Several years ago, in the midst of researching the process of canonization, or, how the Bible became what it is now, I started keeping track of texts and poems and essays that have been particularly meaningful to me. I started thinking of these writings as my own personal canon. I started asking other people about their own personal canons too, the stuff that sticks, the words we hang on to. And I’m still interested in what other people have collected in their own personal canons and I’m still trying to add to mine.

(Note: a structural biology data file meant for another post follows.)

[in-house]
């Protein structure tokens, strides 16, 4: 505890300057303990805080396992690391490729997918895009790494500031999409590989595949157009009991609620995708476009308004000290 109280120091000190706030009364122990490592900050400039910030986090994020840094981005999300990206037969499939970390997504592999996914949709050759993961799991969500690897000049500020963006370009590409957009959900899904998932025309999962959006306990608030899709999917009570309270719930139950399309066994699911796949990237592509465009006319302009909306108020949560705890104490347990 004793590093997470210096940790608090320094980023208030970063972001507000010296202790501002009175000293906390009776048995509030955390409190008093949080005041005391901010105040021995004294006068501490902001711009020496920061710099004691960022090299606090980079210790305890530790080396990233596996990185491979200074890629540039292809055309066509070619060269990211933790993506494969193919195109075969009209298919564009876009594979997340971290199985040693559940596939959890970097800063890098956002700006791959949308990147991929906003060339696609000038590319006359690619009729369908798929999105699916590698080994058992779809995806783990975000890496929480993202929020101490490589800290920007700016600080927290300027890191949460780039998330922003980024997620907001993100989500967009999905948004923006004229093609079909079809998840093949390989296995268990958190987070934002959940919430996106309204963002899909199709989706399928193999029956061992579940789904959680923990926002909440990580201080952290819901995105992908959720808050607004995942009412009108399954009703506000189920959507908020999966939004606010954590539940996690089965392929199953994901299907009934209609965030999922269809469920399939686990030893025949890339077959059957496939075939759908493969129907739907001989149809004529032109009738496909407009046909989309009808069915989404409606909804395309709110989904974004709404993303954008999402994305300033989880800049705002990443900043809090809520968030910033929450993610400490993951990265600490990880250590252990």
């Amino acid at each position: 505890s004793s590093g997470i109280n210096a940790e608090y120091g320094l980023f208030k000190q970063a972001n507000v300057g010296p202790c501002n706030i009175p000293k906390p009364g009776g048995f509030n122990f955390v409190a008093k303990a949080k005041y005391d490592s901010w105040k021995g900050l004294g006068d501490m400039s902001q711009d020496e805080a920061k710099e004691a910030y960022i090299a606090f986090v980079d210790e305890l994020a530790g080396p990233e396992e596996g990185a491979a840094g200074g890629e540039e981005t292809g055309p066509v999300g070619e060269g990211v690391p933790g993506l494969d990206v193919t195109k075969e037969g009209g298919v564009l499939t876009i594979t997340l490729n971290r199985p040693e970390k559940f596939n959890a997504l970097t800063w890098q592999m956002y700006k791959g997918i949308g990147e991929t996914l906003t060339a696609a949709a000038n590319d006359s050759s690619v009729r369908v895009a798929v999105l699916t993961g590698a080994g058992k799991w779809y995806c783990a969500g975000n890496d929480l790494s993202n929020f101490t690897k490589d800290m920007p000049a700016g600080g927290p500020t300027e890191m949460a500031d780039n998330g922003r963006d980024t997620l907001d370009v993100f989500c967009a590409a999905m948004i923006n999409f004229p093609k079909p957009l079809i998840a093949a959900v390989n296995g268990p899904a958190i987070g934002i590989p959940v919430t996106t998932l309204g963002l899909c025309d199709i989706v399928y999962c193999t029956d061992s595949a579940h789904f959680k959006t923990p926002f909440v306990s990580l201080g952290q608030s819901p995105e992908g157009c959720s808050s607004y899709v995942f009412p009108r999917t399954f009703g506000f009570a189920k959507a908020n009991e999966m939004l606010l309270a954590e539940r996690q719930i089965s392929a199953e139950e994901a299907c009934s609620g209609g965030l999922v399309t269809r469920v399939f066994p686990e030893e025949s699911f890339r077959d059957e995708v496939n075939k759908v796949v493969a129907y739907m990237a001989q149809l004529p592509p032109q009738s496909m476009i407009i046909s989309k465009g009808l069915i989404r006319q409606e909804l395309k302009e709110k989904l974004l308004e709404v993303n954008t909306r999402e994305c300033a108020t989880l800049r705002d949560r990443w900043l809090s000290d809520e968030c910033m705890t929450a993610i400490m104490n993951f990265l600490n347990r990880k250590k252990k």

My research tells me that this poem “Childhood House” was published in the January 25, 1993 issue of The New Yorker. I cannot recall specifically when my childhood friend Carl sent me a copy of this poem, but send it he did and keep it I have. And with every passing year, the words become both more meaningful and more relatable. The words become more beautiful and more painful too. The poem speaks truth. It observes the way we remember and the way we forget.